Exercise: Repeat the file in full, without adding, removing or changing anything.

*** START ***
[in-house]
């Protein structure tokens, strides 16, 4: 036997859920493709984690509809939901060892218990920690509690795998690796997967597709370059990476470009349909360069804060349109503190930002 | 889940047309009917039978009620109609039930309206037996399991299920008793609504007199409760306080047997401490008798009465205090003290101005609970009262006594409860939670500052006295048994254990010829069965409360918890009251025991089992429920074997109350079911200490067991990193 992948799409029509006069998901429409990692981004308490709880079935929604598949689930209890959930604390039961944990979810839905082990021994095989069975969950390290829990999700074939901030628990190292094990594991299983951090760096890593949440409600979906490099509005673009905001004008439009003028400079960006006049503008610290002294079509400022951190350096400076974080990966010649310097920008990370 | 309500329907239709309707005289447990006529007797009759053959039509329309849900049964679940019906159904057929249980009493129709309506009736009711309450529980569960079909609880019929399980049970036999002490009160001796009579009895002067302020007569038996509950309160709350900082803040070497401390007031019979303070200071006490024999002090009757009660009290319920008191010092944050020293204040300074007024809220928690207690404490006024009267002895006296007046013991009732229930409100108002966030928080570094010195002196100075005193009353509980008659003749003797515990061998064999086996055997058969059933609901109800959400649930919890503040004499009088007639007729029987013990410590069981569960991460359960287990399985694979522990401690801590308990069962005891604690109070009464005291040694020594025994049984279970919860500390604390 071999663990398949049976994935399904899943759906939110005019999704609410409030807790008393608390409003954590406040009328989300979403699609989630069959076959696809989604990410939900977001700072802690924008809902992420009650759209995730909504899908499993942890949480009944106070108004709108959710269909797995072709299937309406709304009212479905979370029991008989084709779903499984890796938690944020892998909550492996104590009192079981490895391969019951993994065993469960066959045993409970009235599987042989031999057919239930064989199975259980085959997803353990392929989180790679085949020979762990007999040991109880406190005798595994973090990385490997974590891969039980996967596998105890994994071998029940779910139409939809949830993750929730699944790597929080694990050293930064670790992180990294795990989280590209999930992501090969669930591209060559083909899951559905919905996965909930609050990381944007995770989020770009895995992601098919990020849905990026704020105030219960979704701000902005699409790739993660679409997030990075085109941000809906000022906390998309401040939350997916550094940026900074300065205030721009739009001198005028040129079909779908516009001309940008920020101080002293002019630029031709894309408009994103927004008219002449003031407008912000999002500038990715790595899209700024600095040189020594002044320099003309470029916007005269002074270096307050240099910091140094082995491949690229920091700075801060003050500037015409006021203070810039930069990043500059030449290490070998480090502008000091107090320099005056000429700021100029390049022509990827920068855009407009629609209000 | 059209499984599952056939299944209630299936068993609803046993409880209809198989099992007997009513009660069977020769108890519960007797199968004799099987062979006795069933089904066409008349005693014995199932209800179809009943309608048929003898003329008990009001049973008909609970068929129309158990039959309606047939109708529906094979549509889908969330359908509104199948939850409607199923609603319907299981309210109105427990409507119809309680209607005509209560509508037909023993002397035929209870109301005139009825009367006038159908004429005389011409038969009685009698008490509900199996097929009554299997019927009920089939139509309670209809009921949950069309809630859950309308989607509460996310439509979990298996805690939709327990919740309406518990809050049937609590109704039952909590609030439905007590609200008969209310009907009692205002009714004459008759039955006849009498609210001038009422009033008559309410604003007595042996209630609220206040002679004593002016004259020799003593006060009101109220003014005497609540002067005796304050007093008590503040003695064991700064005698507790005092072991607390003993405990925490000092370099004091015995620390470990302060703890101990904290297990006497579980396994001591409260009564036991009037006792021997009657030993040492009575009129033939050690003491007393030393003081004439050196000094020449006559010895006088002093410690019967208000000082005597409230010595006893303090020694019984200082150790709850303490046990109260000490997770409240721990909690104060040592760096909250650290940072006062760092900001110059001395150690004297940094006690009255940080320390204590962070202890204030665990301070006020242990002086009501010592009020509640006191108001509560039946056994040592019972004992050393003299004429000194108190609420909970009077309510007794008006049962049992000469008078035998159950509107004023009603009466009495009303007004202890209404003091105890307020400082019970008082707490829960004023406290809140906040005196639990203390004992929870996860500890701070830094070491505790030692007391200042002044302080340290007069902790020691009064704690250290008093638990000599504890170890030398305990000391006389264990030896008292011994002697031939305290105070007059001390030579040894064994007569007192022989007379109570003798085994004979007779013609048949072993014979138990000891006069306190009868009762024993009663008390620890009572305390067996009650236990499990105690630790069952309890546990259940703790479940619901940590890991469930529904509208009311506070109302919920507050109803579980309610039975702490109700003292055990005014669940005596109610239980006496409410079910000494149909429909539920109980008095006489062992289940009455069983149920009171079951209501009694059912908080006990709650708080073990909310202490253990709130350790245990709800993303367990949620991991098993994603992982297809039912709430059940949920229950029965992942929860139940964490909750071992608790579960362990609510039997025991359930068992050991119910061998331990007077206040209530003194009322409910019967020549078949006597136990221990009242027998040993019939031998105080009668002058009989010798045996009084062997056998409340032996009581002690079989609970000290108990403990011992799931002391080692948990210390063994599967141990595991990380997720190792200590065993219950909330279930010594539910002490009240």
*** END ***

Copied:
[in-house]
């Protein structure tokens, strides 16, 4: 036997859920493709984690509809939901060892218990920690509690795998690796997967597709370059990476470009349909360069804060349109503190930002 | 889940047309009917039978009620109609039930309206037996399991299920008793609504007199409760306080047997401490008798009465205090003290101005609970009262006594409860939670500052006295048994254990010829069965409360918890009251025991089992429920074997109350079911200490067991990193 992948799409029509006069998901429409990692981004308490709880079935929604598949689930209890959930604390039961944990979810839905082990021994095989069975969950390290829990999700074939901030628990190292094990594991299983951090760096890593949440409600979906490099509005673009905001004008439009003028400079960006006049503008610290002294079509400022951190350096400076974080990966010649310097920008990370 | 309500329907239709309707005289447990006529007797009759053959039509329309849900049964679940019906159904057929249980009493129709309506009736009711309450529980569960079909609880019929399980049970036999002490009160001796009579009895002067302020007569038996509950309160709350900082803040070497401390007031019979303070200071006490024999002090009757009660009290319920008191010092944050020293204040300074007024809220928690207690404490006024009267002895006296007046013991009732229930409100108002966030928080570094010195002196100075005193009353509980008659003749003797515990061998064999086996055997058969059933609901109800959400649930919890503040004499009088007639007729029987013990410590069981569960991460359960287990399985694979522990401690801590308990069962005891604690109070009464005291040694020594025994049984279970919860500390604390 071999663990398949049976994935399904899943759906939110005019999704609410409030807790008393608390409003954590406040009328989300979403699609989630069959076959696809989604990410939900977001700072802690924008809902992420009650759209995730909504899908499993942890949480009944106070108004709108959710269909797995072709299937309406709304009212479905979370029991008989084709779903499984890796938690944020892998909550492996104590009192079981490895391969019951993994065993469960066959045993409970009235599987042989031999057919239930064989199975259980085959997803353990392929989180790679085949020979762990007999040991109880406190005798595994973090990385490997974590891969039980996967596998105890994994071998029940779910139409939809949830993750929730699944790597929080694990050293930064670790992180990294795990989280590209999930992501090969669930591209060559083909899951559905919905996965909930609050990381944007995770989020770009895995992601098919990020849905990026704020105030219960979704701000902005699409790739993660679409997030990075085109941000809906000022906390998309401040939350997916550094940026900074300065205030721009739009001198005028040129079909779908516009001309940008920020101080002293002019630029031709894309408009994103927004008219002449003031407008912000999002500038990715790595899209700024600095040189020594002044320099003309470029916007005269002074270096307050240099910091140094082995491949690229920091700075801060003050500037015409006021203070810039930069990043500059030449290490070998480090502008000091107090320099005056000429700021100029390049022509990827920068855009407009629609209000 | 059209499984599952056939299944209630299936068993609803046993409880209809198989099992007997009513009660069977020769108890519960007797199968004799099987062979006795069933089904066409008349005693014995199932209800179809009943309608048929003898003329008990009001049973008909609970068929129309158990039959309606047939109708529906094979549509889908969330359908509104199948939850409607199923609603319907299981309210109105427990409507119809309680209607005509209560509508037909023993002397035929209870109301005139009825009367006038159908004429005389011409038969009685009698008490509900199996097929009554299997019927009920089939139509309670209809009921949950069309809630859950309308989607509460996310439509979990298996805690939709327990919740309406518990809050049937609590109704039952909590609030439905007590609200008969209310009907009692205002009714004459008759039955006849009498609210001038009422009033008559309410604003007595042996209630609220206040002679004593002016004259020799003593006060009101109220003014005497609540002067005796304050007093008590503040003695064991700064005698507790005092072991607390003993405990925490000092370099004091015995620390470990302060703890101990904290297990006497579980396994001591409260009564036991009037006792021997009657030993040492009575009129033939050690003491007393030393003081004439050196000094020449006559010895006088002093410690019967208000000082005597409230010595006893303090020694019984200082150790709850303490046990109260000490997770409240721990909690104060040592760096909250650290940072006062760092900001110059001395150690004297940094006690009255940080320390204590962070202890204030665990301070006020242990002086009501010592009020509640006191108001509560039946056994040592019972004992050393003299004429000194108190609420909970009077309510007794008006049962049992000469008078035998159950509107004023009603009466009495009303007004202890209404003091105890307020400082019970008082707490829960004023406290809140906040005196639990203390004992929870996860500890701070830094070491505790030692007391200042002044302080340290007069902790020691009064704690250290008093638990000599504890170890030398305990000391006389264990030896008292011994002697031939305290105070007059001390030579040894064994007569007192022989007379109570003798085994004979007779013609048949072993014979138990000891006069306190009868009762024993009663008390620890009572305390067996009650236990499990105690630790069952309890546990259940703790479940619901940590890991469930529904509208009311506070109302919920507050109803579980309610039975702490109700003292055990005014669940005596109610239980006496409410079910000494149909429909539920109980008095006489062992289940009455069983149920009171079951209501009694059912908080006990709650708080073990909310202490253990709130350790245990709800993303367990949620991991098993994603992982297809039912709430059940949920229950029965992942929860139940964490909750071992608790579960362990609510039997025991359930068992050991119910061998331990007077206040209530003194009322409910019967020549078949006597136990221990009242027998040993019939031998105080009668002058009989010798045996009084062997056998409340032996009581002690079989609970000290108990403990011992799931002391080692948990210390063994599967141990595991990380997720190792200590065993219950909330279930010594539910002490009240």